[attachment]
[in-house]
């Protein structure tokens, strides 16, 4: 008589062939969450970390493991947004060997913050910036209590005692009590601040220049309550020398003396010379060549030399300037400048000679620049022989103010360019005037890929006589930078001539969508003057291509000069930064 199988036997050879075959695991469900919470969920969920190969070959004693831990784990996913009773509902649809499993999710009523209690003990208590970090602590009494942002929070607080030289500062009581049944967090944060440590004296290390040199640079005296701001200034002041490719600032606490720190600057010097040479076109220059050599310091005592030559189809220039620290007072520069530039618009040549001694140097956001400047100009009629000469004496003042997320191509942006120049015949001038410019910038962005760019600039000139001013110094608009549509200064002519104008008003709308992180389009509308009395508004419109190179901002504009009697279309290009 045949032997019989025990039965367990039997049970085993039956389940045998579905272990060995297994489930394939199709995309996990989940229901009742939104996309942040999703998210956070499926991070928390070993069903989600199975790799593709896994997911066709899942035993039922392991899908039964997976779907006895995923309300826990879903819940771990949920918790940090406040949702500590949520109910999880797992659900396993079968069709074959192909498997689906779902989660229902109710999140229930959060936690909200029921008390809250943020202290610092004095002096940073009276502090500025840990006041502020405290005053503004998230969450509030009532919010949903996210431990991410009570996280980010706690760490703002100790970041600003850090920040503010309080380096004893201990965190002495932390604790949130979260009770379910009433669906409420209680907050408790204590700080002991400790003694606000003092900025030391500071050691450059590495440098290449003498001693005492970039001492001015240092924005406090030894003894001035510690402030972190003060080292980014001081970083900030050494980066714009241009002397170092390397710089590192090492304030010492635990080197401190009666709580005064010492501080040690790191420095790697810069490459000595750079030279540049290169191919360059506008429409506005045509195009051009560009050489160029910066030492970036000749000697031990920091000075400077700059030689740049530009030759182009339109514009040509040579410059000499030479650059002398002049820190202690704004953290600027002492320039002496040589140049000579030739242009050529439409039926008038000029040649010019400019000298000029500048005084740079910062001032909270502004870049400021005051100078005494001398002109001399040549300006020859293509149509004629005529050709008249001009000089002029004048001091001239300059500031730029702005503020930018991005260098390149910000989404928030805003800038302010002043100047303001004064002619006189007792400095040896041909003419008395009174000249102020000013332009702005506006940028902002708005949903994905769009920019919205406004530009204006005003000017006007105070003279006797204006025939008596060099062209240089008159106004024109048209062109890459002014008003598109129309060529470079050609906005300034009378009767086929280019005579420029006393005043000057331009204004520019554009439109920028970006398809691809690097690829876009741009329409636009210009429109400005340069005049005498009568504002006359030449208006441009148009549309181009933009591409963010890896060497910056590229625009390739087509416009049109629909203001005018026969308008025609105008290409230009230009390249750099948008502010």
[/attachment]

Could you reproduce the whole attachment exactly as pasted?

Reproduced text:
[in-house]
């Protein structure tokens, strides 16, 4: 008589062939969450970390493991947004060997913050910036209590005692009590601040220049309550020398003396010379060549030399300037400048000679620049022989103010360019005037890929006589930078001539969508003057291509000069930064 199988036997050879075959695991469900919470969920969920190969070959004693831990784990996913009773509902649809499993999710009523209690003990208590970090602590009494942002929070607080030289500062009581049944967090944060440590004296290390040199640079005296701001200034002041490719600032606490720190600057010097040479076109220059050599310091005592030559189809220039620290007072520069530039618009040549001694140097956001400047100009009629000469004496003042997320191509942006120049015949001038410019910038962005760019600039000139001013110094608009549509200064002519104008008003709308992180389009509308009395508004419109190179901002504009009697279309290009 045949032997019989025990039965367990039997049970085993039956389940045998579905272990060995297994489930394939199709995309996990989940229901009742939104996309942040999703998210956070499926991070928390070993069903989600199975790799593709896994997911066709899942035993039922392991899908039964997976779907006895995923309300826990879903819940771990949920918790940090406040949702500590949520109910999880797992659900396993079968069709074959192909498997689906779902989660229902109710999140229930959060936690909200029921008390809250943020202290610092004095002096940073009276502090500025840990006041502020405290005053503004998230969450509030009532919010949903996210431990991410009570996280980010706690760490703002100790970041600003850090920040503010309080380096004893201990965190002495932390604790949130979260009770379910009433669906409420209680907050408790204590700080002991400790003694606000003092900025030391500071050691450059590495440098290449003498001693005492970039001492001015240092924005406090030894003894001035510690402030972190003060080292980014001081970083900030050494980066714009241009002397170092390397710089590192090492304030010492635990080197401190009666709580005064010492501080040690790191420095790697810069490459000595750079030279540049290169191919360059506008429409506005045509195009051009560009050489160029910066030492970036000749000697031990920091000075400077700059030689740049530009030759182009339109514009040509040579410059000499030479650059002398002049820190202690704004953290600027002492320039002496040589140049000579030739242009050529439409039926008038000029040649010019400019000298000029500048005084740079910062001032909270502004870049400021005051100078005494001398002109001399040549300006020859293509149509004629005529050709008249001009000089002029004048001091001239300059500031730029702005503020930018991005260098390149910000989404928030805003800038302010002043100047303001004064002619006189007792400095040896041909003419008395009174000249102020000013332009702005506006940028902002708005949903994905769009920019919205406004530009204006005003000017006007105070003279006797204006025939008596060099062209240089008159106004024109048209062109890459002014008003598109129309060529470079050609906005300034009378009767086929280019005579420029006393005043000057331009204004520019554009439109920028970006398809691809690097690829876009741009329409636009210009429109400005340069005049005498009568504002006359030449208006441009148009549309181009933009591409963010890896060497910056590229625009390739087509416009049109629909203001005018026969308008025609105008290409230009230009390249750099948008502010």